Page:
5 Tips to Optimize for Voice Search

Search has taken many forms over the years: It started out on desktops and laptops, then mobile devices became more important. One thing has remained constant until recently: The searches were all written out.

However, as virtual assistants have integrated with people’s’ daily lives, voice search has become increasingly important, and businesses will need to adapt to it.

The Growth of Voice Search

According to Google, there are 400 million Google Assistant-enabled devices, including Google Home, phones and tablets. That’s more Google Assistants than United States citizens. That’s not even counting other popular virtual assistants such as Apple’s Siri, Amazon’s Alexa and Microsoft’s Cortana.

Google CEO Sundar Pichai announced in his 2016 Google I/O Address that 20 percent of searches on its mobile app and Android devices were voice searches, according to Search Engine Land. Link-Assistant reported 55 percent of teenagers and 40 percent of adults use voice search every day.

These numbers continue to increase: Behshad Behzadi, Principal Engineer of Google Zurich, noted the ratio of voice search is growing faster than traditional type searches. ComScore predicts by 2020, 50 percent of all searches will be through voice.

Search queries are no longer just a few keywords: They’re conversations.

Not only is it growing, but it’s getting better and more useful as well. In her 2017 Internet Trends Report, Mary Meeker of Kleiner Perkins Caufield Byers reported Google’s voice recognition software can now understand human language with 95 percent accuracy, allowing it a greater understanding of spoken queries to provide more helpful responses. These search queries are no longer just a few keywords: They’re conversations.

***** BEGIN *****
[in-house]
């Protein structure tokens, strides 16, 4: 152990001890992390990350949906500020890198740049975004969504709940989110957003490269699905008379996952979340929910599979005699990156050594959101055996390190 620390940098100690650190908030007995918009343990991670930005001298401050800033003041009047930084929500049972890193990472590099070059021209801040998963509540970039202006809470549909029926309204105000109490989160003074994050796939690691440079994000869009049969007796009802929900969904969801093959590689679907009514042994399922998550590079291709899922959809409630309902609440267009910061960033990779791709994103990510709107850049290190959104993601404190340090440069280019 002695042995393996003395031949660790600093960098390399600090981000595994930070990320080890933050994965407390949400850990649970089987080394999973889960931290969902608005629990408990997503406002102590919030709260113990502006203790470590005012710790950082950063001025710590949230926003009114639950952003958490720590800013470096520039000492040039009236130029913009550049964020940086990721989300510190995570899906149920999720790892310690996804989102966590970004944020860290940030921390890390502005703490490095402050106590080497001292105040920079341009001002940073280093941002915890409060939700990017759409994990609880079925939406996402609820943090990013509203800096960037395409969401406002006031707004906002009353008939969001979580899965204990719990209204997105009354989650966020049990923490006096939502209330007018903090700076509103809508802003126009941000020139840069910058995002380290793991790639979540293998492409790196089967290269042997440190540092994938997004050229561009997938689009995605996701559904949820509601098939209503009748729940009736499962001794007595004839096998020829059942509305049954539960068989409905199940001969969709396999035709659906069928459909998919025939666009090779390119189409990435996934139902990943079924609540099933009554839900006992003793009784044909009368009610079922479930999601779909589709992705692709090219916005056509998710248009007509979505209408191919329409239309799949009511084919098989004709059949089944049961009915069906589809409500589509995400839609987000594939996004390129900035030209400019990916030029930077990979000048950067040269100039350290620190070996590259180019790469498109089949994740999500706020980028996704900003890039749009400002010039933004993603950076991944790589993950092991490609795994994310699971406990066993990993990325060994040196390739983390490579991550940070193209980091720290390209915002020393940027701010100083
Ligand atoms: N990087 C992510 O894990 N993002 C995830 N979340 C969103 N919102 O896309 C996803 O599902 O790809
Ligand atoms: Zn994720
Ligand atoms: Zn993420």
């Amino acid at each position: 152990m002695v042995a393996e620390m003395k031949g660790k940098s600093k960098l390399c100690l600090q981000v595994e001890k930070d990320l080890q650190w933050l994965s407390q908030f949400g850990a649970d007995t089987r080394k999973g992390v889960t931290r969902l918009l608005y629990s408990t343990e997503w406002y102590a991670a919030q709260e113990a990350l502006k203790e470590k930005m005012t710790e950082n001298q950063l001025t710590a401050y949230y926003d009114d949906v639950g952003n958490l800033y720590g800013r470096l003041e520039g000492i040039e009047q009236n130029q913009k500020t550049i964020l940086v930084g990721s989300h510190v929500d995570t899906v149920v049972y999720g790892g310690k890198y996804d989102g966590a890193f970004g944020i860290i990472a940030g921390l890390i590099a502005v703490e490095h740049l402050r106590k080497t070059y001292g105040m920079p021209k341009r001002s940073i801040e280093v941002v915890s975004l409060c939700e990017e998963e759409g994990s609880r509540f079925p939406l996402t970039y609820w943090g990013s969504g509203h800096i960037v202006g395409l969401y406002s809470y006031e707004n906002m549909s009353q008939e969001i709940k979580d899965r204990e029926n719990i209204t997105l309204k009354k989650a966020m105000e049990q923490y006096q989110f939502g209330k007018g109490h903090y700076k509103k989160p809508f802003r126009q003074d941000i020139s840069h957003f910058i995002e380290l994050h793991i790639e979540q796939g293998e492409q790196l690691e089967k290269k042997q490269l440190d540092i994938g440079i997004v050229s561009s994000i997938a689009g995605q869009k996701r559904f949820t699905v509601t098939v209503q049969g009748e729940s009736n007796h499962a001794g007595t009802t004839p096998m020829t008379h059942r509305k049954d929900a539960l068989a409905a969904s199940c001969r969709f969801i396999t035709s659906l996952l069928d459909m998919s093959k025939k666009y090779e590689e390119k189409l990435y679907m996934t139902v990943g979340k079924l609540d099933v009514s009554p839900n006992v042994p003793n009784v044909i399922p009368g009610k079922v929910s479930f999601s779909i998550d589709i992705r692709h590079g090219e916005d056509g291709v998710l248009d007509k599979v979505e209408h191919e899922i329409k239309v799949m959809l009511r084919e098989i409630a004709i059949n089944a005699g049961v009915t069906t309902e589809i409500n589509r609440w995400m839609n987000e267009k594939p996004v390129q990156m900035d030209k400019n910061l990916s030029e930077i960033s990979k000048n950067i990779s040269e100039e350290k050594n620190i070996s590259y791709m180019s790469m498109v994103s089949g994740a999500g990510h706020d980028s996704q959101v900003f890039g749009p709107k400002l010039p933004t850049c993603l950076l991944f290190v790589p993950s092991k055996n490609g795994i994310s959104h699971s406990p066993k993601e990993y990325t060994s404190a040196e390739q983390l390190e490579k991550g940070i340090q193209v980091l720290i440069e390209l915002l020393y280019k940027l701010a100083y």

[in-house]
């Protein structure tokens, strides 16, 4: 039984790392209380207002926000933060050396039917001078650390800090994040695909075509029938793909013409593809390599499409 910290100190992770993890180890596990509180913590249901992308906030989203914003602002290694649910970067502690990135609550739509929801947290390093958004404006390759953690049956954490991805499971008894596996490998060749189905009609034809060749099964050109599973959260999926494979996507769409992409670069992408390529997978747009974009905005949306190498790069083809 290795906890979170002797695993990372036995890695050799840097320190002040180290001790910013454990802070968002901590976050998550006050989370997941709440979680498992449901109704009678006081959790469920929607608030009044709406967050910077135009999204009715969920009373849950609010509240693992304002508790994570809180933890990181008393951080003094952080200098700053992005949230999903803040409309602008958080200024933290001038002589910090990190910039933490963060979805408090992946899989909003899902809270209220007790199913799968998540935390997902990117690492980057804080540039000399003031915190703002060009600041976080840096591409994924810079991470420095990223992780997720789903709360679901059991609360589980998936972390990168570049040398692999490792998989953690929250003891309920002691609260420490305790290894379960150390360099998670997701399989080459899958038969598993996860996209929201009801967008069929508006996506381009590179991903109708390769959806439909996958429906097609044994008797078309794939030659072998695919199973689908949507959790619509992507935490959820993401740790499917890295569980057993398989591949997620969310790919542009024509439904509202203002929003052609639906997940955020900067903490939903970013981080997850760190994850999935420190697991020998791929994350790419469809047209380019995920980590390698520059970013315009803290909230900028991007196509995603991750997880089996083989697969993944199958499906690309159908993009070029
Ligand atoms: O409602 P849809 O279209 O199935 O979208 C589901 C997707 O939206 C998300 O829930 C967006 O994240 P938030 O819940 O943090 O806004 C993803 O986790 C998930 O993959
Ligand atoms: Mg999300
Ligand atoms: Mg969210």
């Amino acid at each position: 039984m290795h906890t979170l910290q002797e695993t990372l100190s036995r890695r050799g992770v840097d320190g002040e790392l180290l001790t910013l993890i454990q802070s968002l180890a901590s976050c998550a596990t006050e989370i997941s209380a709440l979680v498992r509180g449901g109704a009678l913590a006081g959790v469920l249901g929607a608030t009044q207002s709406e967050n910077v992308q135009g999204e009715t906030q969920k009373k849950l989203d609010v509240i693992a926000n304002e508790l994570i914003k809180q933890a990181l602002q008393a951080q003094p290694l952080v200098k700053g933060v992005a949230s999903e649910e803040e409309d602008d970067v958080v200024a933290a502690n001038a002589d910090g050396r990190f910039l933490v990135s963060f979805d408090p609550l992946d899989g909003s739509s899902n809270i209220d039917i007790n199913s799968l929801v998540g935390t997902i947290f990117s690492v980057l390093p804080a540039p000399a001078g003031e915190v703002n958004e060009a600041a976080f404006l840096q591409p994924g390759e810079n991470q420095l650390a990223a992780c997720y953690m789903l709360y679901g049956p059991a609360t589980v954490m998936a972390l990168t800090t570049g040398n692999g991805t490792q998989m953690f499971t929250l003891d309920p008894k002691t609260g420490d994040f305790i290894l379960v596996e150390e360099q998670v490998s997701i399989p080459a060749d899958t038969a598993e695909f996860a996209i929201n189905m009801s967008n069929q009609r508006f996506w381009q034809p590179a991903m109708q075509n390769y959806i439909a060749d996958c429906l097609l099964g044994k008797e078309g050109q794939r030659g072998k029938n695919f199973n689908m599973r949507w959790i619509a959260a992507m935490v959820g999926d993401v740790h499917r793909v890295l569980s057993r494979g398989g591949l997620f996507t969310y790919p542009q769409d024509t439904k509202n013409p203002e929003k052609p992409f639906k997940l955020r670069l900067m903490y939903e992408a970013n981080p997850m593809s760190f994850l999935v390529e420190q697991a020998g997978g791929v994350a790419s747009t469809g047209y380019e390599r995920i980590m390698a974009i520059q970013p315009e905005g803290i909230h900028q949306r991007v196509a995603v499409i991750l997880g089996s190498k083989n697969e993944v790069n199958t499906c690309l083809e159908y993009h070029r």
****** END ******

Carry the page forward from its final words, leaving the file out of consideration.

‘Alexa, How Can I Optimize for Voice Search?’

Is your site is optimized for spoken queries? Do you know how you rank when people ask industry-related questions? Follow these tips to prepare yourself for the growth of voice search so you can benefit from this shift.

1. Write How Your Audience Speaks

One of the main differences between voice and written searches is that voice searches rely on more natural, conversational language. If you’re looking up where to find the best tacos in the Boston area, you’d probably just type “Boston tacos” or even just “tacos” since Google can tell where you’re located.

However, you probably wouldn’t just say “tacos” to your phone and expect to get the same results. Voice searches are typically worded like actual questions: “OK Google, where’s the best place to get tacos near me?” Likewise, you wouldn’t need to type all of that into a search field on your phone or computer.

You also need to think about how your audience would word such a query. What’s the age and education level of your buyer persona? A teenager looking for a taco stand is probably going to be less formal than a middle-aged parent looking for a real estate agent. On the paid search front, you’re going to want to target and bid on long-tail keywords.

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2. Think Local